For example, a paper published in Current Biology (May 21, 2018) explored the genetics of the six-foot long Chinese giant salamander and found that this largest, living amphibian in the world represents five (or maybe even more!) distinct species. These large salamanders inhabit freshwater habitats in China and tend to move only slightly from their place of birth.  The consequence of this is that each distinct species is highly adapted to the specific conditions of their ancestral habitats. Recent conservation programs in China, though, which have not been very successful, have assumed that these giant salamanders represented only a single species! So, captive breeding programs and subsequent re-introduction of the young salamanders that they produce have generated many cross-species hybrids and have not paid attention to matching the specific species to their specific types of habitats. Hopefully, the knowledge of the existence of the multiple species will allow a more precise breeding system to be established and lead to a re-introduction program that more closely matches each species with their optimal habitat conditions thus giving these extremely endangered species a better chance at recovery.

In Panama in the first decade of the Twenty-first Century, the invasive chytrid fungus decimated native frog populations. Researchers recently returning to Panama studied both the chytrid fungus (and its pathogenicity) and the immune systems of the native frog species (in particular the protein systems secreted by glands in the frog’s skin which have protective, anti-fungal properties). They found that the chytrid fungus(which was thought to have been introduced to Panama by human transport) was unchanged in its ability to infect amphibians. This surprised researchers who thought that the virulence of the fungus would have declined as it established an equilibrium with the native frogs. Many native frog species, though, have developed skin secretory proteins that are increasingly effective at killing the chytrid fungus. This change in skin proteins suggests an on-going, relatively rapid evolutionary change in the frogs in response to this extremely destructive pathogen. This study was published in Science (359: 1517-19, March 29, 2018).

Hellbender salamander. Photo by B.Gratwicke. Wikimedia Commons.

And, finally, very close to home: a fisherman fishing in the nearby Kiskiminetas  River this spring hooked (and then videotaped and released) a hellbender salamander. The hellbender is the third largest salamander in the world (total length is up to 29 inches) and its eastern North American distribution has been rapidly shrinking due to habitat degradation. Hellbenders require clean water with high levels of oxygen (usually generated by fast turbulent waterflow over large, irregular rocks). They primarily eat crayfish but will also take small fish (especially in the winter).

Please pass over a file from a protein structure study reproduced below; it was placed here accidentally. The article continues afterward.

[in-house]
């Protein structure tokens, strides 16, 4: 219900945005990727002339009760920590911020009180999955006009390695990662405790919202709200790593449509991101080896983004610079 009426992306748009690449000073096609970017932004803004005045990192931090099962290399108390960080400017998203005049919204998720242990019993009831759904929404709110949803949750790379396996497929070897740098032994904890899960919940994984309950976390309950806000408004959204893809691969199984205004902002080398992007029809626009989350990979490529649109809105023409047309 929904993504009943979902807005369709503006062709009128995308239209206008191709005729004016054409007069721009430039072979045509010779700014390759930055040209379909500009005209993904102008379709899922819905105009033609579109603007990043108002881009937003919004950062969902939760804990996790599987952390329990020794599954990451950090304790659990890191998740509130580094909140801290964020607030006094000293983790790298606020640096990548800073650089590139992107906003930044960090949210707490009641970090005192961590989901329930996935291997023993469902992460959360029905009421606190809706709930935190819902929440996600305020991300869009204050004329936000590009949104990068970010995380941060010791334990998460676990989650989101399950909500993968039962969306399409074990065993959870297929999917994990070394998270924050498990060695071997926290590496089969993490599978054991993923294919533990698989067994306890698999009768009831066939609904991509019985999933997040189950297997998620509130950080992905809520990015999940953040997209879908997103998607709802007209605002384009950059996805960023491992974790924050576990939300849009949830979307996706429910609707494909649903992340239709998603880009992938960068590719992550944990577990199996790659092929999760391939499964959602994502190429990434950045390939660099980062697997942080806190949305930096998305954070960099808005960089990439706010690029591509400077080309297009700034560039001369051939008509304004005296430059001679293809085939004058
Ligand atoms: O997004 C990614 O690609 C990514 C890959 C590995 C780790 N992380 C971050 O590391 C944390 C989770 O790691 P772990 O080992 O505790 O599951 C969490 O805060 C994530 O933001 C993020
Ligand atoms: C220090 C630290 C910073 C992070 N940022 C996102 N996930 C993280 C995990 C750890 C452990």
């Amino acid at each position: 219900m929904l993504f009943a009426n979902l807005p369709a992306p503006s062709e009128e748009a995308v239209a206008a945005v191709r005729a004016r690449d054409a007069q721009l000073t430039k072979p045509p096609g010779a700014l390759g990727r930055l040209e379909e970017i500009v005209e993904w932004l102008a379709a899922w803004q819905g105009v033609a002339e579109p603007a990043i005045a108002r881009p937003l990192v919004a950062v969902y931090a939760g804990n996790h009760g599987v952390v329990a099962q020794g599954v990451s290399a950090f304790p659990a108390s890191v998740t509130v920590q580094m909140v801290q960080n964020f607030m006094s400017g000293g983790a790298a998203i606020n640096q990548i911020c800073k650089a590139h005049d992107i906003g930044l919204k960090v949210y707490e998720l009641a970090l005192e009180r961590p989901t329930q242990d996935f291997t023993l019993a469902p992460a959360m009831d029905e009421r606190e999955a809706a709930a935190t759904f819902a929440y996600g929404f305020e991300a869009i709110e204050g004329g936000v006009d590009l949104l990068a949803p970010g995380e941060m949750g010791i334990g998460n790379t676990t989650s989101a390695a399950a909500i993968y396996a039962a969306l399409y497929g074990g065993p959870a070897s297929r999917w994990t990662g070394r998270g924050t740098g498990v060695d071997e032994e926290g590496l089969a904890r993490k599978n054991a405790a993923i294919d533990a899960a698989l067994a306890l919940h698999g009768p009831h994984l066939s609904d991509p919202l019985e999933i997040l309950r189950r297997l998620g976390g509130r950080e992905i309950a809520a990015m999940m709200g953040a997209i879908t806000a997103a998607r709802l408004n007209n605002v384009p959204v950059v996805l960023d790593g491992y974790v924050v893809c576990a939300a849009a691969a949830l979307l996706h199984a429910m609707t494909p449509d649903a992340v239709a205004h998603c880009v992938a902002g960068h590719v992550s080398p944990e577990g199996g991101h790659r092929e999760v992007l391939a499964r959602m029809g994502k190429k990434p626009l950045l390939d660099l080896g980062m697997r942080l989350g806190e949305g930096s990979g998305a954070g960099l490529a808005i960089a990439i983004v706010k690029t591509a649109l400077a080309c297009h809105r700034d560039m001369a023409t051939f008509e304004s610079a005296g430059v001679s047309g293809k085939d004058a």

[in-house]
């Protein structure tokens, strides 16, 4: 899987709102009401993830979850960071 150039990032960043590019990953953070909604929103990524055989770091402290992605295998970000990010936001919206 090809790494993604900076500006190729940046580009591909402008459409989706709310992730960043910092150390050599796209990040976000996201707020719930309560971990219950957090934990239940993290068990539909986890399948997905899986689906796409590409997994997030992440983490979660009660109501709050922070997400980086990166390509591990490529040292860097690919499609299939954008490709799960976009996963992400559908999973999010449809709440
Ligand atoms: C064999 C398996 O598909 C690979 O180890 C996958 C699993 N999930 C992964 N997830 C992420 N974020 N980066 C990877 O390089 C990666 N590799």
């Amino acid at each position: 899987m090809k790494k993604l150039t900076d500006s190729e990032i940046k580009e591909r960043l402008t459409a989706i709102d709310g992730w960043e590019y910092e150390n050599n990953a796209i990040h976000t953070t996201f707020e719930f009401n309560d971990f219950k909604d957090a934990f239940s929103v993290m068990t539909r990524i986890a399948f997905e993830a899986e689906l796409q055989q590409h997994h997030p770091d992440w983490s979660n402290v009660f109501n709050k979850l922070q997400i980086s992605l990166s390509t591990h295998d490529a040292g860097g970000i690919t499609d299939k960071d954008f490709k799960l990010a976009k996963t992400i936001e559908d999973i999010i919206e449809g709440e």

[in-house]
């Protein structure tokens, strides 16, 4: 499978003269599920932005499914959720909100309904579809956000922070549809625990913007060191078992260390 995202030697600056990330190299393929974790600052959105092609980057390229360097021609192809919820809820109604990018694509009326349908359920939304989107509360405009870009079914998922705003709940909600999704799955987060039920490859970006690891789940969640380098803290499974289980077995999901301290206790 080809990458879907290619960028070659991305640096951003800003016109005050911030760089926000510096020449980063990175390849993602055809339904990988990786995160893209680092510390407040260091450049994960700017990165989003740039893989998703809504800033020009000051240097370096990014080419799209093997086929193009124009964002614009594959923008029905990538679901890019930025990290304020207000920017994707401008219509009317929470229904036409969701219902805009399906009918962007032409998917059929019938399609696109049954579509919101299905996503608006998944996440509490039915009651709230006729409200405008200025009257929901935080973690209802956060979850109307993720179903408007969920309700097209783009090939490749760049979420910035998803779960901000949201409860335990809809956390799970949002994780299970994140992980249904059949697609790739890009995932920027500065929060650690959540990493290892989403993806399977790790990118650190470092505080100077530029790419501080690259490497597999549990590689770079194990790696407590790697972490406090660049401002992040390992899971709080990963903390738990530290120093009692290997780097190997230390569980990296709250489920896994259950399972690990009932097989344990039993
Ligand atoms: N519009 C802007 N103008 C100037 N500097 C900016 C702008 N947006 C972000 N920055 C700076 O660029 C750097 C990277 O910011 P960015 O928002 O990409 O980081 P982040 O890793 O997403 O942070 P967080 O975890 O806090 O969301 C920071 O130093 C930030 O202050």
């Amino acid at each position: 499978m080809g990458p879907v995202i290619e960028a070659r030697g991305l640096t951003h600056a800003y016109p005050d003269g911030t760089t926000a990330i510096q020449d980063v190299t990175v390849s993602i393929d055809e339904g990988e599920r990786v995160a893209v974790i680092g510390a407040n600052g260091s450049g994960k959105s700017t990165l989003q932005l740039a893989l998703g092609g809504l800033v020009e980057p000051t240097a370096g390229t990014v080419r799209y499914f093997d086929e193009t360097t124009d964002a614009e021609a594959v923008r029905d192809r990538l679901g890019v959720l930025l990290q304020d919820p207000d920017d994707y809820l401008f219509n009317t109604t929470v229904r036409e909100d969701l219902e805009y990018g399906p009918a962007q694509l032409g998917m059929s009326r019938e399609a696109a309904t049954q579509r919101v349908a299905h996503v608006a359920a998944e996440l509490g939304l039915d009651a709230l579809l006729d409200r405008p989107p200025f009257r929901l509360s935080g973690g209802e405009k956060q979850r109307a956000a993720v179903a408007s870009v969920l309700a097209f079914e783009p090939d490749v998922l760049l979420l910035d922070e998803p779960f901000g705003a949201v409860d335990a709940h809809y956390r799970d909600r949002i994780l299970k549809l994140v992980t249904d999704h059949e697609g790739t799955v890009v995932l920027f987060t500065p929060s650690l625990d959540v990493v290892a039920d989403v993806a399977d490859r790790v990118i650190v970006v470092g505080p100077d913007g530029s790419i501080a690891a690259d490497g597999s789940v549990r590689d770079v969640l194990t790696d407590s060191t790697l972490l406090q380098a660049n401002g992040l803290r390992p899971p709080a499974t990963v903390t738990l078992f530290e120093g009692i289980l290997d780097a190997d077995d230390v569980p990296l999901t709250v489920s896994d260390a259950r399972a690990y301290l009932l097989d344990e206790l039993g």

The discovery of a hellbender in the Kiski River is an incredibly powerful affirmation on the on-going ecological recovery of this once polluted and acidified stream. Insects returned to the Kiski over recent decades followed by an array of fish species. And now, we have hellbenders! Can mussels and otters be far behind? (see Mary Ann Thomas’ article in on-line Valley News Dispatch (May 3, 2018).

Amphibian populations reflect the quality of surface water resources. As surface waters are polluted and degraded, the amphibians decline, and as surface waters are rehabilitated and protected, amphibians rebound. We need to recognize that water is our most precious and our most important resource. Our own survival depends on on water! We need to protect all surface water systems. Keep your eyes on the amphibians to see how we are doing!

 

 

 

 

 

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Signs of Summer 6: Cavity Nesting Team, Year #4!

Photo by D. Sillman

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Over the past four years I have written a number of articles about our Cavity Nesting Team study up at Harrison Hills Park in northern Allegheny County. This year we have twenty-nine nesting boxes scattered across the park and the Team started our 2018 monitoring on March 31. We have built up a steady accumulation of observations and hypotheses during the years of our study. Our findings from 2015 helped us better understand the optimal location variables for our nesting boxes (and our relocated 2016 boxes were almost all utilized for nests!). Our 2016 data helped us design two experiments for 2017 in which we tried to regulate house wren nesting in our boxes (house wrens are very destructive to nesting blue birds and tree swallows). The results of our experiments in 2017 were not very successful but we re-tuned some of our 2017 ideas for the 2018 season and may have finally achieved a sustainable equilibrium between blue birds, tree swallows and house wrens.